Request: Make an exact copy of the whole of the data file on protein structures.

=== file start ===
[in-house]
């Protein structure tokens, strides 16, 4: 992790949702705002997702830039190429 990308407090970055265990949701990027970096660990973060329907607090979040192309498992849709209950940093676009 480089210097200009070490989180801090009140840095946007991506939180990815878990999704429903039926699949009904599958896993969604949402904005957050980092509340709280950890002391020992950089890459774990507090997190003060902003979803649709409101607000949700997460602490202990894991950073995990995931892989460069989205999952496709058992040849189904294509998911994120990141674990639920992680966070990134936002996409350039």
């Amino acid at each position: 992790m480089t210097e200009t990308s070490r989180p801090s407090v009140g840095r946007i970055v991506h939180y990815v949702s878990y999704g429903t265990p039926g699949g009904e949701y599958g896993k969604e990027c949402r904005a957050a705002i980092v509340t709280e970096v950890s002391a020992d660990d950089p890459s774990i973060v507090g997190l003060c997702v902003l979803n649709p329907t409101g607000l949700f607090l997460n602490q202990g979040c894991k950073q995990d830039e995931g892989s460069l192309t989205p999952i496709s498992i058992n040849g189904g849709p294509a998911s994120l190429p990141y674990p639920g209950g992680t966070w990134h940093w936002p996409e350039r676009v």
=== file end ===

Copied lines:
[in-house]
């Protein structure tokens, strides 16, 4: 992790949702705002997702830039190429 990308407090970055265990949701990027970096660990973060329907607090979040192309498992849709209950940093676009 480089210097200009070490989180801090009140840095946007991506939180990815878990999704429903039926699949009904599958896993969604949402904005957050980092509340709280950890002391020992950089890459774990507090997190003060902003979803649709409101607000949700997460602490202990894991950073995990995931892989460069989205999952496709058992040849189904294509998911994120990141674990639920992680966070990134936002996409350039």
């Amino acid at each position: 992790m480089t210097e200009t990308s070490r989180p801090s407090v009140g840095r946007i970055v991506h939180y990815v949702s878990y999704g429903t265990p039926g699949g009904e949701y599958g896993k969604e990027c949402r904005a957050a705002i980092v509340t709280e970096v950890s002391a020992d660990d950089p890459s774990i973060v507090g997190l003060c997702v902003l979803n649709p329907t409101g607000l949700f607090l997460n602490q202990g979040c894991k950073q995990d830039e995931g892989s460069l192309t989205p999952i496709s498992i058992n040849g189904g849709p294509a998911s994120l190429p990141y674990p639920g209950g992680t966070w990134h940093w936002p996409e350039r676009v």